Opposition sources on the ground told Al-Akhbar that the leaders of these three groups held meetings with US Secretary of State John Kerry in Turkey, before the coalition began air strikes against ISIS. One of the sources said, “Hazm and Zinki in particular receive direct US guidance, even in the simplest matters, such as telling their fighters not to grow beards.”

Saudi-sponsored groups

Saudi Arabia is in a unique position when it comes to the groups it supports. Both jihadi groups such as Jaysh al-Muhajirin wal Ansar, and other ‘moderate’ groups such as the Syrian Revolutionaries Front, receive Saudi support.

  • Jaysh al-Muhajirin wal Ansar, a group comprising approximately 1,000 Chechen fighters, had split up from al-Nusra Front but refused to join ISIS. Al-Muhajirin wal Ansar is led by Salah al-Din al-Shishani. The group is funded, armed, and steered by Saudi Arabia.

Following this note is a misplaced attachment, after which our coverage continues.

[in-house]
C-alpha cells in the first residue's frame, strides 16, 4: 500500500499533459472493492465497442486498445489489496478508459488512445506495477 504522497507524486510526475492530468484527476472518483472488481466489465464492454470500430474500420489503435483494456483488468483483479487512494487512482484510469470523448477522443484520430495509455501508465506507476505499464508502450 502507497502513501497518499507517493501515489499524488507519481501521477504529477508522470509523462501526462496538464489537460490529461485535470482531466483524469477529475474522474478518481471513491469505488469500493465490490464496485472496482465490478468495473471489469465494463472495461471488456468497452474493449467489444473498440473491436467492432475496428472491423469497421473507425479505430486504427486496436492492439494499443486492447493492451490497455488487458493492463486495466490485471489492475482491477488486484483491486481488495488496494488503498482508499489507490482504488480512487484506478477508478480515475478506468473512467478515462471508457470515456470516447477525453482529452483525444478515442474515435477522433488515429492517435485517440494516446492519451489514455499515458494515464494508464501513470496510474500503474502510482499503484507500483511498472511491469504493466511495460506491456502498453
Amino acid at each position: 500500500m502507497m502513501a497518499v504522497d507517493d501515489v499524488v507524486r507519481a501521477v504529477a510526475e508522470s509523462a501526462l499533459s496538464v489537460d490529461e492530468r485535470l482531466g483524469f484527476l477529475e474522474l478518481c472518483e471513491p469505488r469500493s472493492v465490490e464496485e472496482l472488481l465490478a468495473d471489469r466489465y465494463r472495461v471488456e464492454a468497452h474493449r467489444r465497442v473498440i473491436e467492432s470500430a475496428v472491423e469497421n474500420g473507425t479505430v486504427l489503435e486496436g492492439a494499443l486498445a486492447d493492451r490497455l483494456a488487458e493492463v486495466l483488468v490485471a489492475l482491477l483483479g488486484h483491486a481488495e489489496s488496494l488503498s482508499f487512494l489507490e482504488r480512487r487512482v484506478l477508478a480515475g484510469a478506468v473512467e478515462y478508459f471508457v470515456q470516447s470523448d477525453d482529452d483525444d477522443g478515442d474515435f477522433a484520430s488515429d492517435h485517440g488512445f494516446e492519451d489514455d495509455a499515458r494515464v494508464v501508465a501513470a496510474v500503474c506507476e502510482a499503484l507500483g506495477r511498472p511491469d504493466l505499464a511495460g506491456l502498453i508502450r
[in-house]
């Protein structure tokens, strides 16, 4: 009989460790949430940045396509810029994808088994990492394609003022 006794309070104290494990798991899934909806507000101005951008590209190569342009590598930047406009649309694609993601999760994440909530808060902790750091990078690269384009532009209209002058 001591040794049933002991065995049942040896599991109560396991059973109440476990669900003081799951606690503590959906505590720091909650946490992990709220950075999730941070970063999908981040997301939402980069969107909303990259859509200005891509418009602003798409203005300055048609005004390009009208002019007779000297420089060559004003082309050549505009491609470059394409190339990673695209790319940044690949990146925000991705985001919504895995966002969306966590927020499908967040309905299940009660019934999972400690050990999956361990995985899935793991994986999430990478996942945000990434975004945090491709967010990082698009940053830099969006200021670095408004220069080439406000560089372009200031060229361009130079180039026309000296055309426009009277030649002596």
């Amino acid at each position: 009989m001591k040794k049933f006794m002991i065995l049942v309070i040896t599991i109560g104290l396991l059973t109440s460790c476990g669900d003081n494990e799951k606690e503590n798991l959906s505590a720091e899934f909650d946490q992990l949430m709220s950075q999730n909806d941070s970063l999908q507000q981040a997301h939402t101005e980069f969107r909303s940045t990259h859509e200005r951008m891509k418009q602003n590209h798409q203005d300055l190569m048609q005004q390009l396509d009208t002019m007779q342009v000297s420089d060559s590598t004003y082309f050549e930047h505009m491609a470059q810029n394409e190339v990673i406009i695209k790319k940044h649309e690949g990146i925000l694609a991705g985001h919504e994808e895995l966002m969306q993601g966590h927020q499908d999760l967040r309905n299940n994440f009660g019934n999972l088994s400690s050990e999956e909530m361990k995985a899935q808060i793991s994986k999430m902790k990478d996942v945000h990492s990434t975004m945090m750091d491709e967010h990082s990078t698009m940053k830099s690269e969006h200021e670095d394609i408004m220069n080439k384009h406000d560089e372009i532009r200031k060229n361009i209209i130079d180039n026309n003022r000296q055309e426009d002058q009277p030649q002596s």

Al-Muhajirin wal Ansar is one of the most formidable components of the Ansar al-Din Front, which was formed not long ago, and of which Salah al-Din al-Shishani is considered the de facto leader. The group’s most prominent deployment points in Aleppo are Ramouseh, Bellermoun, and al-Rashideen.

  • Liwaa Ahrar Suriya is currently led by Mahmoud Afash, after its founder Ahmed Afash ‘retired.’ The group is considered one of the leading criminal groups operating in the name of the revolution. It was founded with unofficial Saudi funding, through ‘pro-revolutionary’ individuals and groups. Its financiers continue to exert strong influence on the group. Liwaa Ahrar Suriya’s influence receded greatly, and now operates mostly out of the neighborhoods of the old city in Aleppo. It also maintains some presence in areas dominated by Jaysh al-Muhajirin wal Ansar. Liwaa Ahrar Suriya took part in many attacks targeting the Aerial Intelligence headquarters.